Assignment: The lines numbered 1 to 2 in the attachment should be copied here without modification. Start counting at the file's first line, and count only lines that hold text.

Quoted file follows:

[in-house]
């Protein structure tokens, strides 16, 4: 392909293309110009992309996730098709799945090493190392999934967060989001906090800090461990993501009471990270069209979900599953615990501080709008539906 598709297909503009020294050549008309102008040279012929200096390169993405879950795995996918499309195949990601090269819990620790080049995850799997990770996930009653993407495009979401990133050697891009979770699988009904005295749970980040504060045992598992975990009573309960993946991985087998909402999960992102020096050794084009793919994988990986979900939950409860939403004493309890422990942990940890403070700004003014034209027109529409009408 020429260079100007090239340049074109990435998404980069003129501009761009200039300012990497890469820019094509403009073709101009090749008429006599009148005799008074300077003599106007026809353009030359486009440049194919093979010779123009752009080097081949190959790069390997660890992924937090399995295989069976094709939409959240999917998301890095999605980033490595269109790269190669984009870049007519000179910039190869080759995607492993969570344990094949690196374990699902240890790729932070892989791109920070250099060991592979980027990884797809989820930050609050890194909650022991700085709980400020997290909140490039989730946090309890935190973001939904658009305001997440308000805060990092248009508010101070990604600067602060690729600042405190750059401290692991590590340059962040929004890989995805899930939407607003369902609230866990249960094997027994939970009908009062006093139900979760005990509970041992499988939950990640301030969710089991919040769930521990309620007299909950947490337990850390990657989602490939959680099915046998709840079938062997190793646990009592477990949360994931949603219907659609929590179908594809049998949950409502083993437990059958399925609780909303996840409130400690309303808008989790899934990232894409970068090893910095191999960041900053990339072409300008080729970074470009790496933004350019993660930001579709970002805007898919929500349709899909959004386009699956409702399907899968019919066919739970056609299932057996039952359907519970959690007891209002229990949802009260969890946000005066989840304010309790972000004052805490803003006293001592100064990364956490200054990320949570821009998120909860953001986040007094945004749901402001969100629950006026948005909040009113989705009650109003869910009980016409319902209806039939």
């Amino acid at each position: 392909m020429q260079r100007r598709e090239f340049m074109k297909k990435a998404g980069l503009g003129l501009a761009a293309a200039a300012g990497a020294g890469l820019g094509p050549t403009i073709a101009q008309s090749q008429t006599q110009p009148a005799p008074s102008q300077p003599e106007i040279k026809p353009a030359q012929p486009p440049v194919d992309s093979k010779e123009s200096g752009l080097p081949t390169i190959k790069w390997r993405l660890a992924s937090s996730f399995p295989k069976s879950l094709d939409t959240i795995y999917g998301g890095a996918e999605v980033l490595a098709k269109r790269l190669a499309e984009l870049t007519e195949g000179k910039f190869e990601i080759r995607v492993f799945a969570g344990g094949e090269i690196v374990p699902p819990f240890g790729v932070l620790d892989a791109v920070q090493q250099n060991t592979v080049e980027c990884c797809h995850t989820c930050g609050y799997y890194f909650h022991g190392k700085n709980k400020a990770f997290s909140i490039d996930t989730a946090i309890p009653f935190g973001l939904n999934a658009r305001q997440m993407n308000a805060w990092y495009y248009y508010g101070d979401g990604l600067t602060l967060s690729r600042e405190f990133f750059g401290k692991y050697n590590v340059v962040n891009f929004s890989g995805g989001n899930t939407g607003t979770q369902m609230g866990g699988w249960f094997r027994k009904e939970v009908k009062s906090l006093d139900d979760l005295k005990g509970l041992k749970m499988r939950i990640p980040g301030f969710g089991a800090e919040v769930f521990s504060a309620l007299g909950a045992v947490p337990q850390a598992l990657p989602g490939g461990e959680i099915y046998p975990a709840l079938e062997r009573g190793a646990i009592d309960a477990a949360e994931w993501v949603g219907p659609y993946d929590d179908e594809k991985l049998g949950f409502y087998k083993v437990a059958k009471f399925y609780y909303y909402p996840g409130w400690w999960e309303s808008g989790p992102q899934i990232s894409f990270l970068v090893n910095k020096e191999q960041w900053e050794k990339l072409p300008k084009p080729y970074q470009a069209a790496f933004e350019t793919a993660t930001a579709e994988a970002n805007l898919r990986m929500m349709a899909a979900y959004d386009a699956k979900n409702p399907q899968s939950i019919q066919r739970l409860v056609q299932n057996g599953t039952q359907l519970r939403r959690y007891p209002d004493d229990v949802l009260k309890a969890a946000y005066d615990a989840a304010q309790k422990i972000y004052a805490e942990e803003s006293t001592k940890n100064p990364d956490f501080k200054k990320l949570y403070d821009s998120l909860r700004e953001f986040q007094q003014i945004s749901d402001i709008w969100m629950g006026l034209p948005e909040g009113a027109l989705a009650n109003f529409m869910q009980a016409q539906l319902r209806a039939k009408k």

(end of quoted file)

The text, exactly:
[in-house]
């Protein structure tokens, strides 16, 4: 392909293309110009992309996730098709799945090493190392999934967060989001906090800090461990993501009471990270069209979900599953615990501080709008539906 598709297909503009020294050549008309102008040279012929200096390169993405879950795995996918499309195949990601090269819990620790080049995850799997990770996930009653993407495009979401990133050697891009979770699988009904005295749970980040504060045992598992975990009573309960993946991985087998909402999960992102020096050794084009793919994988990986979900939950409860939403004493309890422990942990940890403070700004003014034209027109529409009408 020429260079100007090239340049074109990435998404980069003129501009761009200039300012990497890469820019094509403009073709101009090749008429006599009148005799008074300077003599106007026809353009030359486009440049194919093979010779123009752009080097081949190959790069390997660890992924937090399995295989069976094709939409959240999917998301890095999605980033490595269109790269190669984009870049007519000179910039190869080759995607492993969570344990094949690196374990699902240890790729932070892989791109920070250099060991592979980027990884797809989820930050609050890194909650022991700085709980400020997290909140490039989730946090309890935190973001939904658009305001997440308000805060990092248009508010101070990604600067602060690729600042405190750059401290692991590590340059962040929004890989995805899930939407607003369902609230866990249960094997027994939970009908009062006093139900979760005990509970041992499988939950990640301030969710089991919040769930521990309620007299909950947490337990850390990657989602490939959680099915046998709840079938062997190793646990009592477990949360994931949603219907659609929590179908594809049998949950409502083993437990059958399925609780909303996840409130400690309303808008989790899934990232894409970068090893910095191999960041900053990339072409300008080729970074470009790496933004350019993660930001579709970002805007898919929500349709899909959004386009699956409702399907899968019919066919739970056609299932057996039952359907519970959690007891209002229990949802009260969890946000005066989840304010309790972000004052805490803003006293001592100064990364956490200054990320949570821009998120909860953001986040007094945004749901402001969100629950006026948005909040009113989705009650109003869910009980016409319902209806039939």